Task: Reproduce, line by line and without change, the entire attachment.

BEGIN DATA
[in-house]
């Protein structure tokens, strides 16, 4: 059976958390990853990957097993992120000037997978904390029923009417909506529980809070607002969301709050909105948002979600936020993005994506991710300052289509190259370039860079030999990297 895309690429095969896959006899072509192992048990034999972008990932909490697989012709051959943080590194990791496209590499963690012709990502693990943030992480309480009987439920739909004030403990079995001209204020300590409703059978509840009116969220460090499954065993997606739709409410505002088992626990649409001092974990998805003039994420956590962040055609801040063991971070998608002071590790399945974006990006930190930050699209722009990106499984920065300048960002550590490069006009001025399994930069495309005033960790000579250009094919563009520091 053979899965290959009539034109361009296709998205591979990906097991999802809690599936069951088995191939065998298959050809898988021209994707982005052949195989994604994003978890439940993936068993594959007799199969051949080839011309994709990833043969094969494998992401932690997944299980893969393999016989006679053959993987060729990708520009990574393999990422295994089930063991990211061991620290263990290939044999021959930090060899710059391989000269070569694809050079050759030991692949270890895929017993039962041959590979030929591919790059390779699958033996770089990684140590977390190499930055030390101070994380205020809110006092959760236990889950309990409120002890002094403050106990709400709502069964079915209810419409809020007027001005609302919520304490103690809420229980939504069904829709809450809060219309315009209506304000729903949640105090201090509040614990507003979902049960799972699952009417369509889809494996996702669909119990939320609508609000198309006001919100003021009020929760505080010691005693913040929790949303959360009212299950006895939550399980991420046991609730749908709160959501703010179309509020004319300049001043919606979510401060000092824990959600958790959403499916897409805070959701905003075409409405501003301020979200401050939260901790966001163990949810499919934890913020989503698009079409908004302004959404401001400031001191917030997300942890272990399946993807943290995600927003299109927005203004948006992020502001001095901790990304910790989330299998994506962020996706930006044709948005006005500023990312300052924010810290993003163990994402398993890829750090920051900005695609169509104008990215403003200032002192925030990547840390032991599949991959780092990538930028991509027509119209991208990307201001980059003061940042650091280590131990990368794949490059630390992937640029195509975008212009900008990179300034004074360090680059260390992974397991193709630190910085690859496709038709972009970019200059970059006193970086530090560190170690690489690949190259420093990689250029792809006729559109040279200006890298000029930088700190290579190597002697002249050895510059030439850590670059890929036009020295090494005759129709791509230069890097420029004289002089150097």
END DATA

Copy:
[in-house]
């Protein structure tokens, strides 16, 4: 059976958390990853990957097993992120000037997978904390029923009417909506529980809070607002969301709050909105948002979600936020993005994506991710300052289509190259370039860079030999990297 895309690429095969896959006899072509192992048990034999972008990932909490697989012709051959943080590194990791496209590499963690012709990502693990943030992480309480009987439920739909004030403990079995001209204020300590409703059978509840009116969220460090499954065993997606739709409410505002088992626990649409001092974990998805003039994420956590962040055609801040063991971070998608002071590790399945974006990006930190930050699209722009990106499984920065300048960002550590490069006009001025399994930069495309005033960790000579250009094919563009520091 053979899965290959009539034109361009296709998205591979990906097991999802809690599936069951088995191939065998298959050809898988021209994707982005052949195989994604994003978890439940993936068993594959007799199969051949080839011309994709990833043969094969494998992401932690997944299980893969393999016989006679053959993987060729990708520009990574393999990422295994089930063991990211061991620290263990290939044999021959930090060899710059391989000269070569694809050079050759030991692949270890895929017993039962041959590979030929591919790059390779699958033996770089990684140590977390190499930055030390101070994380205020809110006092959760236990889950309990409120002890002094403050106990709400709502069964079915209810419409809020007027001005609302919520304490103690809420229980939504069904829709809450809060219309315009209506304000729903949640105090201090509040614990507003979902049960799972699952009417369509889809494996996702669909119990939320609508609000198309006001919100003021009020929760505080010691005693913040929790949303959360009212299950006895939550399980991420046991609730749908709160959501703010179309509020004319300049001043919606979510401060000092824990959600958790959403499916897409805070959701905003075409409405501003301020979200401050939260901790966001163990949810499919934890913020989503698009079409908004302004959404401001400031001191917030997300942890272990399946993807943290995600927003299109927005203004948006992020502001001095901790990304910790989330299998994506962020996706930006044709948005006005500023990312300052924010810290993003163990994402398993890829750090920051900005695609169509104008990215403003200032002192925030990547840390032991599949991959780092990538930028991509027509119209991208990307201001980059003061940042650091280590131990990368794949490059630390992937640029195509975008212009900008990179300034004074360090680059260390992974397991193709630190910085690859496709038709972009970019200059970059006193970086530090560190170690690489690949190259420093990689250029792809006729559109040279200006890298000029930088700190290579190597002697002249050895510059030439850590670059890929036009020295090494005759129709791509230069890097420029004289002089150097």